Indian security forces have arrested more than 500 people since New Delhi imposed a communications blackout and security clampdown in divided Kashmir, where people remained holed up in their homes for a fourth day.
Pakistan, which claims the divided Himalayan region together with India, on Thursday suspended a key train service with India over change in Kashmir's special status by New Delhi, as tensions between the rivals soared.
India's government this week revoked the special status of Jammu and Kashmir and downgraded the region from statehood to a territory. Rebels in Muslim-majority Kashmir have been fighting Indian rule in the portion it administers for decades.
State-run All India Radio, which reported on the arrests without details, also said that cross-border firing by Indian and Pakistani troops hit the Rajouri sector of the Indian-controlled Kashmir late Wednesday.
Prime Minister Narendra Modi is expected to address the nation on Thursday to discuss Kashmir. His national security adviser, Ajit Doval, visited the region on Wednesday to assess the law and order situation.
In New Delhi, opposition Congress party activist Tehseen Poonawalla said he expected the Supreme Court to hear his petition on Thursday seeking immediate lifting of curfew and other restrictions, including blocking of phone lines, internet, and news channels in Kashmir. He also sought the immediate release of Kashmiri leaders who have been detained, including Omar Abdullah and Mehbooba Mufti.
In response to India's action, Pakistan's Federal Minister for Railways Sheikh Rashid Ahmad suspended the Express, or Friendship Express, train service to India starting Thursday. The suspension announcement was made as passengers were waiting to board a train in the eastern city of Lahore to travel across the border.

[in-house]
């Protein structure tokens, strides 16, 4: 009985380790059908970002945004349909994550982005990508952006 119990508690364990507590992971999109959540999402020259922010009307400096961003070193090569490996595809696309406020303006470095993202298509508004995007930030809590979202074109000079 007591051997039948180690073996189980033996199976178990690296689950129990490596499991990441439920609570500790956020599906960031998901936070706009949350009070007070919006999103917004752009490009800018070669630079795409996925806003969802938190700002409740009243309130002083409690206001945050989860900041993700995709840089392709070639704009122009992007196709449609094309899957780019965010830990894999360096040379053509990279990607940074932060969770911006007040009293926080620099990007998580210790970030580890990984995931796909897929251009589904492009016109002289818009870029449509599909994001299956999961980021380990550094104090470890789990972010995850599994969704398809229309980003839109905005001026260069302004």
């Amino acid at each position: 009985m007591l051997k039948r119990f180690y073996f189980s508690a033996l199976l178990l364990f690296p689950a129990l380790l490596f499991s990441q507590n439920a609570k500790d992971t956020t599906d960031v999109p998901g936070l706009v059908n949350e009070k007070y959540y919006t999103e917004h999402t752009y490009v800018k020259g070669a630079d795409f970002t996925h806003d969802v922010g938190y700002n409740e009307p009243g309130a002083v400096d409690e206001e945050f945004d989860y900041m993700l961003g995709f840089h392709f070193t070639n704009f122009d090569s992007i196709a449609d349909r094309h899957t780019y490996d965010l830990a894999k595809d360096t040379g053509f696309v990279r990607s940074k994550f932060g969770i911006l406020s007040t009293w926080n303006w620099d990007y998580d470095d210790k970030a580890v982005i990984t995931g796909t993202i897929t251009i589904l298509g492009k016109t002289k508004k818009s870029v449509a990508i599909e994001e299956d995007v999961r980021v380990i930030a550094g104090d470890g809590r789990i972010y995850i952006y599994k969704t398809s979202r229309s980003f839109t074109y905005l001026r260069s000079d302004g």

Islamabad on Wednesday said it would downgrade its diplomatic ties with New Delhi, expel the Indian ambassador, and suspend trade. Prime Minister Imran Khan told Pakistan's National Security Committee that his government will use all diplomatic channels "to expose the brutal Indian racist regime" and human rights violations in Kashmir, the government's statement said.
India regretted Pakistan's steps and said in a statement that "the intention behind these measures is obviously to present an alarming picture to the world of our bilateral ties."
The External Affairs Ministry said it was not surprising that Pakistan has negatively perceived India's decision to end Kashmir's special status as Islamabad "has used such sentiments to justify its cross-border terrorism.'"
Describing India's latest steps in Kashmir as internal affairs, the statement urged Pakistan to review its decision to downgrade ties so that normal channels for diplomatic communications are preserved.
Pakistan's Foreign Ministry spokesman Mohammad Faisal also said authorities were considering approaching the International Court of Justice for a case against India for downgrading Kashmir's special status.